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Tickers in this Article: YHOO, GOOG, MSFT, NWS, TWX
Yahoo (Nasdaq:YHOO) simply can't afford to hold out for a better purchase bid from Microsoft (Nasdaq:MSFT). On April 1, The Wall Street Journal reported that Microsoft is refusing to sweeten its original $31 per share bid price for the floundering internet giant. Taking into consideration the absence of competing bidders and the plunging values of technology stocks, it's hard for Microsoft to justify paying any more. Unless Yahoo's management shows a willingness to do a deal soon, Yahoo investors ought to think about taking profits.

No Bidding War for Yahoo
It's no surprise that Microsoft does not feel the need to pay more for the business as no white knights have emerged. Although Yahoo reportedly held talks with News Corp. (NYSE:NWS) and Time Warner's (NYSE:TWX) AOL division, neither one has yet to publicly announce an offer. With no rival suitors, Microsoft has little motivation to up the stakes. It's hard to imagine the software giant bidding against itself. (For related reading, see How The Big Boys Buy.)

Yahoo is looking less valuable as time goes on. In the two months since Microsoft went public with its 50/50 cash/stock purchase offer, we've seen a hefty downturn in the technology stock market. More than 10% has been sheared from the value of Microsoft shares. As Microsoft's stock has fallen, so too has the value of its Yahoo bid, which by my calculations is now worth $29.39. Meanwhile, shares of Yahoo's closest peer Google (Nasdaq:GOOG) have plunged nearly 17%. If you were to knock the same 17% from the value of Microsoft's current offer, Yahoo shares would be worth just $24.40 each.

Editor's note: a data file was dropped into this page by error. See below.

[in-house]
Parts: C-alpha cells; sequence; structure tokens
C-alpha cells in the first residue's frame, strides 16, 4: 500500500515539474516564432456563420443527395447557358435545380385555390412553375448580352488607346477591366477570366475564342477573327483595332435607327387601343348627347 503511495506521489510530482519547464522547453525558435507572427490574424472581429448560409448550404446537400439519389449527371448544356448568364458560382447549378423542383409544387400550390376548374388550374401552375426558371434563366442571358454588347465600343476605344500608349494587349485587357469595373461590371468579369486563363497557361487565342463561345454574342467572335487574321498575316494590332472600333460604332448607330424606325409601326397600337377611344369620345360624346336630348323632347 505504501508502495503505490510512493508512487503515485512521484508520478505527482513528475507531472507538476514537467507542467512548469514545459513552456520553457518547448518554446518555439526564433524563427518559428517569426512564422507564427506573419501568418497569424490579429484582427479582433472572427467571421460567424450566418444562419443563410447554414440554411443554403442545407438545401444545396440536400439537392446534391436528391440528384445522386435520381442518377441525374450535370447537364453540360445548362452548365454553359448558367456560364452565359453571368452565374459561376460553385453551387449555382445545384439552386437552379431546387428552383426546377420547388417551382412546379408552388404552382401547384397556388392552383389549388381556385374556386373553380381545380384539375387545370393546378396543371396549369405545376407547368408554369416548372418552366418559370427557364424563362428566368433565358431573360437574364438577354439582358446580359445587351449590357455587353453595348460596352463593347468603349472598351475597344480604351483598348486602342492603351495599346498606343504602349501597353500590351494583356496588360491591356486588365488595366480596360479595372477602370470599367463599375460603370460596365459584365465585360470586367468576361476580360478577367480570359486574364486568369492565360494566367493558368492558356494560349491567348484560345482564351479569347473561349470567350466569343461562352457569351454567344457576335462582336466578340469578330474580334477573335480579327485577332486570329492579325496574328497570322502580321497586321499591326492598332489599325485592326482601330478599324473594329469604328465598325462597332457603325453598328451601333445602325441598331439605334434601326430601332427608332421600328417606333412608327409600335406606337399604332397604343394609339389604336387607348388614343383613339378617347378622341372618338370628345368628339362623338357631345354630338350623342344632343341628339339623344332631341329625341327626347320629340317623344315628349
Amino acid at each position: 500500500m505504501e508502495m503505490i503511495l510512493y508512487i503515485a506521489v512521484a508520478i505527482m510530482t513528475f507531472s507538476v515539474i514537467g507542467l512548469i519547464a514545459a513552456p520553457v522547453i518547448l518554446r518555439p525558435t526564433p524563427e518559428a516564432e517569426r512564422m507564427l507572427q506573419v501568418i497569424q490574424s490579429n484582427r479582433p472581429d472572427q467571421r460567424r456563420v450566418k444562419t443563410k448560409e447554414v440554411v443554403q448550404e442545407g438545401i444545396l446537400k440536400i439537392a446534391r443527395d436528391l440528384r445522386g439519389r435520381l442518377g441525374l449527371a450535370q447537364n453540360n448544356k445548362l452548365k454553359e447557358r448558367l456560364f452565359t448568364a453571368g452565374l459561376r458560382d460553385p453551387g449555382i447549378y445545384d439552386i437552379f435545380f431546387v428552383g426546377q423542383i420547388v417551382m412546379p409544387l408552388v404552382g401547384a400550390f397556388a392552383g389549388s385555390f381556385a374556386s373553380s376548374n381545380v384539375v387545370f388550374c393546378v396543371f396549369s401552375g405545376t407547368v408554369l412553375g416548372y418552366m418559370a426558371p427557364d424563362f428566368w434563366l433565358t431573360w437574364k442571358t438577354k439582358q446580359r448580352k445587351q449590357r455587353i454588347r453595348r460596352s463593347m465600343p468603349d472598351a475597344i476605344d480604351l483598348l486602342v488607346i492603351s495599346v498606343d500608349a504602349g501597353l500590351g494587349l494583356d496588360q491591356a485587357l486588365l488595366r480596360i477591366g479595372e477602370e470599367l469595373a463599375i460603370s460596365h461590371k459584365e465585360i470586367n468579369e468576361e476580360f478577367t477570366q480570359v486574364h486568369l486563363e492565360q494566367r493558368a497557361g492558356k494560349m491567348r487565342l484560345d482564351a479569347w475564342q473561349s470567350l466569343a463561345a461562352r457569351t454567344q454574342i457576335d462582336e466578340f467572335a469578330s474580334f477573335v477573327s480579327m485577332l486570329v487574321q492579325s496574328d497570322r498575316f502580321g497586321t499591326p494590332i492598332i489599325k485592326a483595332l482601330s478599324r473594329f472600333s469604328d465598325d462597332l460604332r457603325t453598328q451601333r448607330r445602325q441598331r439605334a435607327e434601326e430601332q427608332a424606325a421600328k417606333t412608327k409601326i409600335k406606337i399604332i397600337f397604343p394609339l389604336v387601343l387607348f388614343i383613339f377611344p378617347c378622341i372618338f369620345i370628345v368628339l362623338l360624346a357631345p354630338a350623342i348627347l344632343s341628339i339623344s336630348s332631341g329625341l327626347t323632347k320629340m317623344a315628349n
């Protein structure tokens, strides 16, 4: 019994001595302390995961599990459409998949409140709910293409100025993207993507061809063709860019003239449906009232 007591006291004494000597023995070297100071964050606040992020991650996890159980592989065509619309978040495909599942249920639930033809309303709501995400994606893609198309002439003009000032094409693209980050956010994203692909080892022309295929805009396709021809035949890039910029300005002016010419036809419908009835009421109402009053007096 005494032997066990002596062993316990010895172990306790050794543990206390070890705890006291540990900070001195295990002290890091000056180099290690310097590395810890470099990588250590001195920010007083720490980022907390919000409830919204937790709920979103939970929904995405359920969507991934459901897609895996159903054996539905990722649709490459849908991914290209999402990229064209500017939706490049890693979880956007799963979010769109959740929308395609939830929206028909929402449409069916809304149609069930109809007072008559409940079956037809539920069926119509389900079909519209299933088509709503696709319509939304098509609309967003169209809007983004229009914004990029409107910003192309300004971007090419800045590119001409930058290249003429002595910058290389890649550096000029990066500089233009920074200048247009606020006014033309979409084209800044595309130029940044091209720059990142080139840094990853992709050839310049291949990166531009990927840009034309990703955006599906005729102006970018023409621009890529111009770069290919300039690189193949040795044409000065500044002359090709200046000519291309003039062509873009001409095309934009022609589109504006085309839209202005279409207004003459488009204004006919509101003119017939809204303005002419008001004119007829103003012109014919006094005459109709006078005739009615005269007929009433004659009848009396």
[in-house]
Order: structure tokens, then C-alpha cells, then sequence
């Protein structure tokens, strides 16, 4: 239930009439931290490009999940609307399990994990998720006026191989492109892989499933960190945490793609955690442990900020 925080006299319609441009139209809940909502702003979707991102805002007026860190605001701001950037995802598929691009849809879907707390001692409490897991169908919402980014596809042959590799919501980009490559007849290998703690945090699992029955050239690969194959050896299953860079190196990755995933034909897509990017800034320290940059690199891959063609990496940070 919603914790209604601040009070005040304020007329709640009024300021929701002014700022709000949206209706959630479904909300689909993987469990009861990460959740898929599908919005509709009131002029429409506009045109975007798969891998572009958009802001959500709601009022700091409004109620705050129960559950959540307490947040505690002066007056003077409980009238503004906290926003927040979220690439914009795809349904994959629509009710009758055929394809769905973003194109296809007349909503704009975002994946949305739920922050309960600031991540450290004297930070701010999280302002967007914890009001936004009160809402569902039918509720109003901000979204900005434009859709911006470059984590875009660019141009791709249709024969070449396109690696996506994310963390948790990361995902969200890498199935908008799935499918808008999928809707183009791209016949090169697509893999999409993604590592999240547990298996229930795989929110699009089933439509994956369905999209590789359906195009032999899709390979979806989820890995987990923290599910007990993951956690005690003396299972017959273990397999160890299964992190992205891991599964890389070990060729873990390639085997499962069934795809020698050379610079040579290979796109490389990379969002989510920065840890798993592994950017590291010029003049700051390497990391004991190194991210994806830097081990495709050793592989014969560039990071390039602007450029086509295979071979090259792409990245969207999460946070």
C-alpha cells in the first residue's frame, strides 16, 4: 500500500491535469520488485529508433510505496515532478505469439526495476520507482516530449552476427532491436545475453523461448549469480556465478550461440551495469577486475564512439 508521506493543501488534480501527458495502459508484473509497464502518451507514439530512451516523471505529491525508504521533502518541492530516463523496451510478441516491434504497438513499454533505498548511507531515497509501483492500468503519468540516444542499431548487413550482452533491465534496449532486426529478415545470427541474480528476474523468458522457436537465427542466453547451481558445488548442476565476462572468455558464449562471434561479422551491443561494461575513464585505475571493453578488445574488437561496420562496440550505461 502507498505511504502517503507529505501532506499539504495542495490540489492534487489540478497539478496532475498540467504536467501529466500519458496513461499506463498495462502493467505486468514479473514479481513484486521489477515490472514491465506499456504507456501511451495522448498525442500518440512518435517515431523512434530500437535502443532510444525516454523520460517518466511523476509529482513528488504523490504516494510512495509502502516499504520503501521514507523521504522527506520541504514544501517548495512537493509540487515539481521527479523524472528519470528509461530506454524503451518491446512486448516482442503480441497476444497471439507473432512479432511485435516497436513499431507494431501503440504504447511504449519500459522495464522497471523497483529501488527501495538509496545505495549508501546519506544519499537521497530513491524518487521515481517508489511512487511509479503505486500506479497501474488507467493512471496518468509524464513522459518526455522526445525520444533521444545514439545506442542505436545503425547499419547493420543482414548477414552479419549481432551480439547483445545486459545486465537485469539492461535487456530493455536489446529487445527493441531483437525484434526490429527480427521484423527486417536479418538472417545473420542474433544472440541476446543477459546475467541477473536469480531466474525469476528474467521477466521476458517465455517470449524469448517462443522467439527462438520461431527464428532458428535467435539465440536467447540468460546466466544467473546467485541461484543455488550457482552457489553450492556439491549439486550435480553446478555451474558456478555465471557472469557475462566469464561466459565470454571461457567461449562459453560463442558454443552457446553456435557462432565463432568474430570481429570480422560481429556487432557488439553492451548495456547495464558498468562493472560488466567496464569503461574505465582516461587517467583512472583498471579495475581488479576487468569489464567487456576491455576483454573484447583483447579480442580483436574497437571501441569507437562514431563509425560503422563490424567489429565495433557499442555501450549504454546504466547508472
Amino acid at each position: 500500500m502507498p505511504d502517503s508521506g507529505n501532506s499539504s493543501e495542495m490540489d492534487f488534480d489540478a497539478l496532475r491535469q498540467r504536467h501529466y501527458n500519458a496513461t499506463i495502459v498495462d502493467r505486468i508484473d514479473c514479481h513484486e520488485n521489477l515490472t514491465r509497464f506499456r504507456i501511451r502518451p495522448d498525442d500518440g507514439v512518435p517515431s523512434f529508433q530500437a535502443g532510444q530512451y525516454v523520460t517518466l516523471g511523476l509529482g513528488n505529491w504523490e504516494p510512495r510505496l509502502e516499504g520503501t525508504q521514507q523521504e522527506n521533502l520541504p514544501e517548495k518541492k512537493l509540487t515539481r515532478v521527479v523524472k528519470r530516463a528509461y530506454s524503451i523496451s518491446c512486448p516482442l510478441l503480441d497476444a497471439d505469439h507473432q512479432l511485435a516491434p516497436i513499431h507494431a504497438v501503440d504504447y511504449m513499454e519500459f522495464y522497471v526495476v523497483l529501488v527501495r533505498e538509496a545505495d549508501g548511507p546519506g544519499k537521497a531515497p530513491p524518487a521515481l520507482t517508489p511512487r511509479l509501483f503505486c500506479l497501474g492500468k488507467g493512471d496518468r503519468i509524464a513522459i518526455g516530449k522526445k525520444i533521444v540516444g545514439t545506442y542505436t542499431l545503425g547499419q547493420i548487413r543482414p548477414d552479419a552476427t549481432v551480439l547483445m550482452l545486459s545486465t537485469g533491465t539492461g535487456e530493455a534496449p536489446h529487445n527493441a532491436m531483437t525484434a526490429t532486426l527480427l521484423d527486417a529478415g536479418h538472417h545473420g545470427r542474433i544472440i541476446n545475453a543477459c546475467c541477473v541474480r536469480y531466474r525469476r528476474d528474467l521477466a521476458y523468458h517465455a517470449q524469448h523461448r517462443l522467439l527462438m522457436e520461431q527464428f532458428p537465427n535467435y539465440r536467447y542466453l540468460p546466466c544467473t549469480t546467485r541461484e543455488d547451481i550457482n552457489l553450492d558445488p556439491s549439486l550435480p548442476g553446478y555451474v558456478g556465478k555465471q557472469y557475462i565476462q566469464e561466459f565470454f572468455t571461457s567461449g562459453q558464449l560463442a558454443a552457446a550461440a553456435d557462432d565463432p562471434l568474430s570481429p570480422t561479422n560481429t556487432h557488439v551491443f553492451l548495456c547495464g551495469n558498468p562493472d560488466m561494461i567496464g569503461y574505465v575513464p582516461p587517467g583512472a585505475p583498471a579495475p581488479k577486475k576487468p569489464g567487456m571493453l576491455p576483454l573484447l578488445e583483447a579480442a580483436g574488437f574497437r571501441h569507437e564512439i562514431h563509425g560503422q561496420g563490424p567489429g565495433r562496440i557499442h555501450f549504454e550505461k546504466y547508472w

What's the Word On the Street?
It's not simply that technology stocks have been falling since the purchase offer was announced. Judging by the downward trajectory of Yahoo's share price over the past week, Wall Street appears less confident that Microsoft will proceed with the deal and also unimpressed by Yahoo management's recent campaign to paint a rosy picture of future growth.

Of course, Yahoo stock was priced as high as $46 in early 2006. But that doesn't mean it's now cheap. Despite growth in online advertising revenue, profit margins have been declining relentlessly in recent quarters. According to market researcher comScore, market share is slipping away. Yahoo shares are historically low for a reason, and it's not entirely obvious that Yahoo management has a plan to fix things.

Bottom Line
Yahoo shares jumped to more than $30 from $19.18 when news of Microsoft's offer first broke. If the deal dries-up, the shares could swiftly return to that level. At the same time, the odds of the bid going above $31 look slim. With risk weighted to the downside, in my view, Yahoo shareholders might want to start looking for an exit.

For tips on creating an exit plan, check out To Sell Or Not To Sell and The Art Of Selling A Losing Position.

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